There's no place like home, but scientists now say that Earth-size planets orbiting sun-like stars in a so-called habitable zone are so common that there could be as many as 11 billion in the Milky Way alone.
Using a clever method to detect Earth-size exoplanets they may have missed, astronomers calculated that 1 in 5 stars like the one at the center of the solar system hosts a planet capable of holding liquid water on its surface and — if it had the right chemical ingredients — supporting life.
The finding, published Monday in the Proceedings of the National Academy of Sciences, "represents one great leap toward the possibility of life, including intelligent life, in the universe," said
The results suggest that the Milky Way is home to 11 billion Earth-like planets. If lukewarm planets orbiting cooler red dwarf stars are included, the total rises to 40 billion, Marcy said. The nearest could be just 12 light-years away.
The new planetary census was based on data gathered by the Kepler space telescope,
Since its launch in 2009, Kepler has helped uncover a "bewildering variety" of alien worlds throughout the Milky Way, said William Borucki, lead scientist for the Kepler mission at NASA's Ames Research Center in Mountain View, Calif.
Many in this strange menagerie — which includes mini-Neptunes and super-Jupiters — are not like any of the planets in our solar system. Some distant planets may be composed entirely of water; others have densities greater than iron or lower than Styrofoam.
Of the thousands of candidate exoplanets spied by Kepler, UC Berkeley astronomer Erik Petigura had one driving question: How many were like Earth?
"How common is this ball of rock that we're sitting on right now?" said Petigura, lead author of the new report.
It's not easy to find planets orbiting other stars, let alone smaller ones like Earth, Petigura said. A transit-watching telescope like Kepler looks for dips in a star's brightness as a planet travels in front of it and blocks a tiny fraction of its light. But that works only if the telescope is properly aligned to catch a planet in the act of transiting. There's another problem: Some stars are too active for this to work well; they flicker so much that it's hard to find the tiny 0.01% dip in light caused by an Earth-size planet.
Clearly, some exoplanets had evaded detection. And while scientists couldn't do much about the planets that didn't transit, perhaps they could find out how many planets were already hidden in the data.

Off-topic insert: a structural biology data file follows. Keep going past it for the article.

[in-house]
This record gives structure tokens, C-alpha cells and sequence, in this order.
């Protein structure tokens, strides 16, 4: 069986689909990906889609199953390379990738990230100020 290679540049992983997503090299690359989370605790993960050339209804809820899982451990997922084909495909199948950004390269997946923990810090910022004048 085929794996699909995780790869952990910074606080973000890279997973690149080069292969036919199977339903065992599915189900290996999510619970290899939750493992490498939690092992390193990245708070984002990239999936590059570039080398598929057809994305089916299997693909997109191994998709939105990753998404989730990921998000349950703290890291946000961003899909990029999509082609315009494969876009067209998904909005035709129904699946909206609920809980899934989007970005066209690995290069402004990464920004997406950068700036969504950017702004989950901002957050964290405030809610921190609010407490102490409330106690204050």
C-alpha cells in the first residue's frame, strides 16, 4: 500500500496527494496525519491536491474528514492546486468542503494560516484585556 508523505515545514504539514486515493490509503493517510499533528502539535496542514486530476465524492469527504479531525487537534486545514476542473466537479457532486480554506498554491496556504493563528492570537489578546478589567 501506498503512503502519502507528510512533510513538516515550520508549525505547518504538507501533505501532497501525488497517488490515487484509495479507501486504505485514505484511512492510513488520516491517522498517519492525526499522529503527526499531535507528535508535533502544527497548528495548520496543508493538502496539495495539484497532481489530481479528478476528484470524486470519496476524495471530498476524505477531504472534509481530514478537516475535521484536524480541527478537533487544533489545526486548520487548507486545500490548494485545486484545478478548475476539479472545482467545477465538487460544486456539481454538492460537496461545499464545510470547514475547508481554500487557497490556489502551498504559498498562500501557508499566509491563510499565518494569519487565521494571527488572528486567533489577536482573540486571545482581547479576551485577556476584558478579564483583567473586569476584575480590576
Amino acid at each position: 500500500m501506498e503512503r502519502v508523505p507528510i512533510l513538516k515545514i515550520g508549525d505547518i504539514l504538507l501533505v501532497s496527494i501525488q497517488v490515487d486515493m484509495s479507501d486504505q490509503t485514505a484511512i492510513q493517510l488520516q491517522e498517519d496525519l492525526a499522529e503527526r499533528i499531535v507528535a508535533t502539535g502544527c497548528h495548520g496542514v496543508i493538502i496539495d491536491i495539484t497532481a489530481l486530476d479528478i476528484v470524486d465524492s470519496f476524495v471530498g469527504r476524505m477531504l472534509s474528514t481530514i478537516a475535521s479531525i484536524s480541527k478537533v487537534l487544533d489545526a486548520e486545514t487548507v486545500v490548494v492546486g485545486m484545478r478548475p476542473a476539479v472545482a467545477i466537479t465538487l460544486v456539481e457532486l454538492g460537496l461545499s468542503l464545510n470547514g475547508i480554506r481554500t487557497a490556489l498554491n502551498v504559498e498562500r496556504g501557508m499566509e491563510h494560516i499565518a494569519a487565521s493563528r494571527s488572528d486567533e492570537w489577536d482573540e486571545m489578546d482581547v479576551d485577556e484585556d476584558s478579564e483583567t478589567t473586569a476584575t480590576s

"We're doing a census of extrasolar planets, but not everyone's answering the door," Petigura said.
So he, Marcy and Andrew Howard of the University of Hawaii-Manoa decided to see whether they could figure out how many planets they were missing. They added fake planets into the starlight data and then ran the software that searched for planetary signals. Not all of the planets were found. Because they knew how many faux planets they'd started with, it was a simple matter to figure out how many they were missing.
The researchers figured that they were probably missing just as many in their real planet search.
"Understanding how many of the fake planets we find, we understand how many of the real ones we're finding," Petigura said.
The researchers surmised that about 22% of stars like the sun have planets in their habitable zone that are about the size of Earth.
"If we ever get star travel, we'd probably see a lot of traffic jams," Borucki said.
Of course, there's no guarantee that any of these planets are habitable — that depends on what they're made of, whether they have protective atmospheres and whether they contain ingredients like water and other chemical building blocks necessary to support life as we know it.
That sort of planet won't be found any time soon. It will require missions that "are likely to be done by our children or grandchildren," Borucki said at the Kepler Science Conference II, being held this week at the Ames Research Center.
But scientists are making progress. A separate analysis by Borucki's Kepler team announced 833 new planetary candidates, bringing the total to 3,538.
Given that Kepler gets better at finding smaller planets as it observes more transits and gathers more data, "the trend of finding Earth-like planets is likely to continue," said Jason Rowe, a research scientist at the SETI Institute in Mountain View who led the work.
Kepler suffered a critical malfunction with its reaction wheels last spring and is no longer able to gather transiting data with the precise pointing power it once wielded. But the data from its fourth and final year of stargazing have yet to be fully analyzed.
"We still have a lot more to discover," Borucki said.